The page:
Third Objection

The ship was sinking. That, they could all agree upon. Having established this, Dr Hylas, the unofficial leader of the funnel-dwellers, had grand hopes that the group might be able to concoct some scheme that might avert such a disaster. Led by him, for the next year the funnel-dwellers had argued relentlessly over several stratagems, incorporating all epistemological, aesthetic and ethical questions such action might procure.

At last they had a solution. Grudging consent had been coerced from the last of the radical empiricists, and so with unanimous, though slightly taciturn support, Hylas began the long climb down the funnel to speak with the ship's captain. The door at the bottom of the funnel was so badly rusted Hylas could barely open it, so long had it been since any correspondence had been made.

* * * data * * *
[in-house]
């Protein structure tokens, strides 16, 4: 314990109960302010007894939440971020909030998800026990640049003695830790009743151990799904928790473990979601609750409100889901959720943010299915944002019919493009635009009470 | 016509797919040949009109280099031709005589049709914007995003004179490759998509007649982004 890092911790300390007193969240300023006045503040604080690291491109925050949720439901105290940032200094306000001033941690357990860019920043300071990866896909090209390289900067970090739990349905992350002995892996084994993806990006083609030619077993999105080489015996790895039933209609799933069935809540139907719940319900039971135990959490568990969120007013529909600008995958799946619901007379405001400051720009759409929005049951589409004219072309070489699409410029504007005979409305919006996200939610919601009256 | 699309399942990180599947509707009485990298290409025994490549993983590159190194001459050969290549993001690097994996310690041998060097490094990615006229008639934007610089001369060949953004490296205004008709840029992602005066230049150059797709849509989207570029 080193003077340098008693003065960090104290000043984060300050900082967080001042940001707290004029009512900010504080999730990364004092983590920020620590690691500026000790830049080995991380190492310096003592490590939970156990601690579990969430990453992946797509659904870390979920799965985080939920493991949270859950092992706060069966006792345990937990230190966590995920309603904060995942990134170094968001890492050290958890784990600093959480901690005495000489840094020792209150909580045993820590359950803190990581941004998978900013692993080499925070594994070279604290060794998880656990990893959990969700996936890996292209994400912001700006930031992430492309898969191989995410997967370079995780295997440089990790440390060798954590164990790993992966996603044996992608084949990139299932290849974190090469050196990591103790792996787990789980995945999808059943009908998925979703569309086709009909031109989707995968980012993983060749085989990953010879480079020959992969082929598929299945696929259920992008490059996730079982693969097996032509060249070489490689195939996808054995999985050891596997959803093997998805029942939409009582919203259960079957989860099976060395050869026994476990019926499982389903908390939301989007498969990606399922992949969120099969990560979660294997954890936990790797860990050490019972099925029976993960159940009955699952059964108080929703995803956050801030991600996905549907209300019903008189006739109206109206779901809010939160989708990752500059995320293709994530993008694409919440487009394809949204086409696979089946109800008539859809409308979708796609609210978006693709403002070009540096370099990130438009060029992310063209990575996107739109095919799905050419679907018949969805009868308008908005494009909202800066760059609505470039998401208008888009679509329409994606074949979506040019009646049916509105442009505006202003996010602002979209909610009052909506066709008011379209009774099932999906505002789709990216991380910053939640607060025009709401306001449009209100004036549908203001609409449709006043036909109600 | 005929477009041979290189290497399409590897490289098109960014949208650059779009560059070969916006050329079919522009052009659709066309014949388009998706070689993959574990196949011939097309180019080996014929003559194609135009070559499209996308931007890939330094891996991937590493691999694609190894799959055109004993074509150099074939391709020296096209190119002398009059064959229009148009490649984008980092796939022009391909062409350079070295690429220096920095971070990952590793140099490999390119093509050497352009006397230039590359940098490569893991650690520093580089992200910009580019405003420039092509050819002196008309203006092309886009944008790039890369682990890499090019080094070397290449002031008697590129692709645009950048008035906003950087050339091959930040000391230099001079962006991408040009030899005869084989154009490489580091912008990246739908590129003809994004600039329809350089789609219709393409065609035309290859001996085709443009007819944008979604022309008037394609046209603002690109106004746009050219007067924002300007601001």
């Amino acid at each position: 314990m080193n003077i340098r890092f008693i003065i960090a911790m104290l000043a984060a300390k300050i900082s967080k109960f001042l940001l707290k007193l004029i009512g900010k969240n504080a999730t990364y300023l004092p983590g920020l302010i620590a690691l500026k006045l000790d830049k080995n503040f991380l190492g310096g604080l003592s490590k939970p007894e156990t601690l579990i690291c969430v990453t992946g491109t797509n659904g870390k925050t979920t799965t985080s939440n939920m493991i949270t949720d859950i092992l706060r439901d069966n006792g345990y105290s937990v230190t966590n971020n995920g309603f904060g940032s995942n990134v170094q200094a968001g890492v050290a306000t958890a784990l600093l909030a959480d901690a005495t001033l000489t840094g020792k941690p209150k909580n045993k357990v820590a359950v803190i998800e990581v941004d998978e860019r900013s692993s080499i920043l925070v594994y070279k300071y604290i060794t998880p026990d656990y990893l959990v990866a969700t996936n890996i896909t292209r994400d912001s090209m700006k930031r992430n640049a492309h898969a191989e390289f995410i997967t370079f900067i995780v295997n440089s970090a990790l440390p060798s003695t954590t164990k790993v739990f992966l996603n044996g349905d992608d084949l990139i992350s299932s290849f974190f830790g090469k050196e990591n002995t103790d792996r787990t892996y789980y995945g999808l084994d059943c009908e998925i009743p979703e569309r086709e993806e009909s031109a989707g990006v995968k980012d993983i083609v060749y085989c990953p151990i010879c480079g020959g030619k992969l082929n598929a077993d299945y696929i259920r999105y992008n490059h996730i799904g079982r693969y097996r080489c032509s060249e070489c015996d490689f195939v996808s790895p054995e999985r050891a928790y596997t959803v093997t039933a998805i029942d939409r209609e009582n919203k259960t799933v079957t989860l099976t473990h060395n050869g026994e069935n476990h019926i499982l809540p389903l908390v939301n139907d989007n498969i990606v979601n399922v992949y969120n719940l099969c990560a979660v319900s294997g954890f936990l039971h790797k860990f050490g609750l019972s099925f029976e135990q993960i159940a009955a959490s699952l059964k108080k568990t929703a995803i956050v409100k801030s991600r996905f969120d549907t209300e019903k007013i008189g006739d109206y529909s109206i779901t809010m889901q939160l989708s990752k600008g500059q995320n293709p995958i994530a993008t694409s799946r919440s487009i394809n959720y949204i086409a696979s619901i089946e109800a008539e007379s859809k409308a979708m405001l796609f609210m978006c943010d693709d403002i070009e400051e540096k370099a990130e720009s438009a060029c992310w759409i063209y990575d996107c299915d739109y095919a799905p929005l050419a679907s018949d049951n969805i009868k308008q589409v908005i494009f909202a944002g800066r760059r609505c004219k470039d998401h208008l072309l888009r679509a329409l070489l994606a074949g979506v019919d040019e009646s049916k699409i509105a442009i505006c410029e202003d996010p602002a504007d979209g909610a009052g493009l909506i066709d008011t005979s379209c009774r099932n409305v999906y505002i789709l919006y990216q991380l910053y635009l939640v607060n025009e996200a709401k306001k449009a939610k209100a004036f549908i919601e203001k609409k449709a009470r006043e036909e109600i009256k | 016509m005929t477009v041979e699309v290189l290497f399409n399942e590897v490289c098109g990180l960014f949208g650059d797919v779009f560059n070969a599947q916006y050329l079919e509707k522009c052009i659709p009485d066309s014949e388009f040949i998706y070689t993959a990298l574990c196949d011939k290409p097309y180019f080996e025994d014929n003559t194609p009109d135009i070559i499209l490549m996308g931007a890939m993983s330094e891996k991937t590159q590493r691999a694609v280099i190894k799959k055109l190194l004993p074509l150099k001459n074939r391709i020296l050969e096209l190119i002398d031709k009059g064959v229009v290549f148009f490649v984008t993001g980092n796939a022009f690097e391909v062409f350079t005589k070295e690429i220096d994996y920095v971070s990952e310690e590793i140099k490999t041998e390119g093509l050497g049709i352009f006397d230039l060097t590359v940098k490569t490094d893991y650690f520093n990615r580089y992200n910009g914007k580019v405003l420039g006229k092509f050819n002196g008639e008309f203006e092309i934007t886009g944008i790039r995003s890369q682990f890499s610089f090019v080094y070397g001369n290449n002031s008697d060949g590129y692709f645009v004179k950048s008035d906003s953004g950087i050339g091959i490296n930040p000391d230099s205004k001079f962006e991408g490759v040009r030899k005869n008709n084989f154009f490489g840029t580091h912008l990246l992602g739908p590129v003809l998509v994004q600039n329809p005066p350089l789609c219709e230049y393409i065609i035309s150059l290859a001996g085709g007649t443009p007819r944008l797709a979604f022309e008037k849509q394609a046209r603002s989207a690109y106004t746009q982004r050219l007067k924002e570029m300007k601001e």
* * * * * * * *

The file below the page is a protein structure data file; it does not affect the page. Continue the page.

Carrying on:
Nevertheless, the old funnel-dweller forced it open. The crashing sights and sounds of frenetic activity inundated his senses, as he suddenly came face to face with the bustling ship's crew in their ceaseless struggle to keep the ship afloat. Ignoring a sudden longing for the quiet of his sequestered funnel, and, needing to find the captain, Hylas called out to some of the crew, but in their relentless haste, they did not answer.

How ironic, Hylas thought, if it were that, standing here with the solution to this disaster, I could not even be heard, for they were all so busy merely averting the immediate problems of their lives. Resolving to himself that this would not happen, Hylas set out to find the captain.